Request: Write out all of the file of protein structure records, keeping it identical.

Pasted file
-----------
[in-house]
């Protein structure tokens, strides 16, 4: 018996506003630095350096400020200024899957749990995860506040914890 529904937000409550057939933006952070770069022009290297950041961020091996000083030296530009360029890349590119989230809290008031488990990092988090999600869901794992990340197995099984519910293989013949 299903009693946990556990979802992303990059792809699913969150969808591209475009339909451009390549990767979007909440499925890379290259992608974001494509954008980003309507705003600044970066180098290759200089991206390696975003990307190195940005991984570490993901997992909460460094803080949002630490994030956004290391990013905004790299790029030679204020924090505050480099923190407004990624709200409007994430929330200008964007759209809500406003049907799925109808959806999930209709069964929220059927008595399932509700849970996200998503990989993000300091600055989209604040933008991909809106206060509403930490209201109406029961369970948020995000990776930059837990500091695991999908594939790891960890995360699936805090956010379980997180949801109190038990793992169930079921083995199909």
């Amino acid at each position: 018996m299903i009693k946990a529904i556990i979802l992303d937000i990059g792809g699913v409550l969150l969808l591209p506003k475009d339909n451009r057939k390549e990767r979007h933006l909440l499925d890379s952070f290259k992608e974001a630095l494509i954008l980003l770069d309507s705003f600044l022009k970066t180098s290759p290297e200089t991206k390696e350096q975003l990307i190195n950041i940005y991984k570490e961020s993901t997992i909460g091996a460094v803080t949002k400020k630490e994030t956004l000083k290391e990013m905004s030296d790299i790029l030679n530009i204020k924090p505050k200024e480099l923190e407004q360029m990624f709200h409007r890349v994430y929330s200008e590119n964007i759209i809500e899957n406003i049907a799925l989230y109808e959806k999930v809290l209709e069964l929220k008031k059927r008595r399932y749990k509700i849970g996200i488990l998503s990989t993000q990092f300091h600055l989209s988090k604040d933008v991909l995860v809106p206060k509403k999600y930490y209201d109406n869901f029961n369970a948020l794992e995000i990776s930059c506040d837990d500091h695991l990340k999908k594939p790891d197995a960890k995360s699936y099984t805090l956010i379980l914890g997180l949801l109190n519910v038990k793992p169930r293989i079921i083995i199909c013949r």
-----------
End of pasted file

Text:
[in-house]
């Protein structure tokens, strides 16, 4: 018996506003630095350096400020200024899957749990995860506040914890 529904937000409550057939933006952070770069022009290297950041961020091996000083030296530009360029890349590119989230809290008031488990990092988090999600869901794992990340197995099984519910293989013949 299903009693946990556990979802992303990059792809699913969150969808591209475009339909451009390549990767979007909440499925890379290259992608974001494509954008980003309507705003600044970066180098290759200089991206390696975003990307190195940005991984570490993901997992909460460094803080949002630490994030956004290391990013905004790299790029030679204020924090505050480099923190407004990624709200409007994430929330200008964007759209809500406003049907799925109808959806999930209709069964929220059927008595399932509700849970996200998503990989993000300091600055989209604040933008991909809106206060509403930490209201109406029961369970948020995000990776930059837990500091695991999908594939790891960890995360699936805090956010379980997180949801109190038990793992169930079921083995199909």
């Amino acid at each position: 018996m299903i009693k946990a529904i556990i979802l992303d937000i990059g792809g699913v409550l969150l969808l591209p506003k475009d339909n451009r057939k390549e990767r979007h933006l909440l499925d890379s952070f290259k992608e974001a630095l494509i954008l980003l770069d309507s705003f600044l022009k970066t180098s290759p290297e200089t991206k390696e350096q975003l990307i190195n950041i940005y991984k570490e961020s993901t997992i909460g091996a460094v803080t949002k400020k630490e994030t956004l000083k290391e990013m905004s030296d790299i790029l030679n530009i204020k924090p505050k200024e480099l923190e407004q360029m990624f709200h409007r890349v994430y929330s200008e590119n964007i759209i809500e899957n406003i049907a799925l989230y109808e959806k999930v809290l209709e069964l929220k008031k059927r008595r399932y749990k509700i849970g996200i488990l998503s990989t993000q990092f300091h600055l989209s988090k604040d933008v991909l995860v809106p206060k509403k999600y930490y209201d109406n869901f029961n369970a948020l794992e995000i990776s930059c506040d837990d500091h695991l990340k999908k594939p790891d197995a960890k995360s699936y099984t805090l956010i379980l914890g997180l949801l109190n519910v038990k793992p169930r293989i079921i083995i199909c013949r």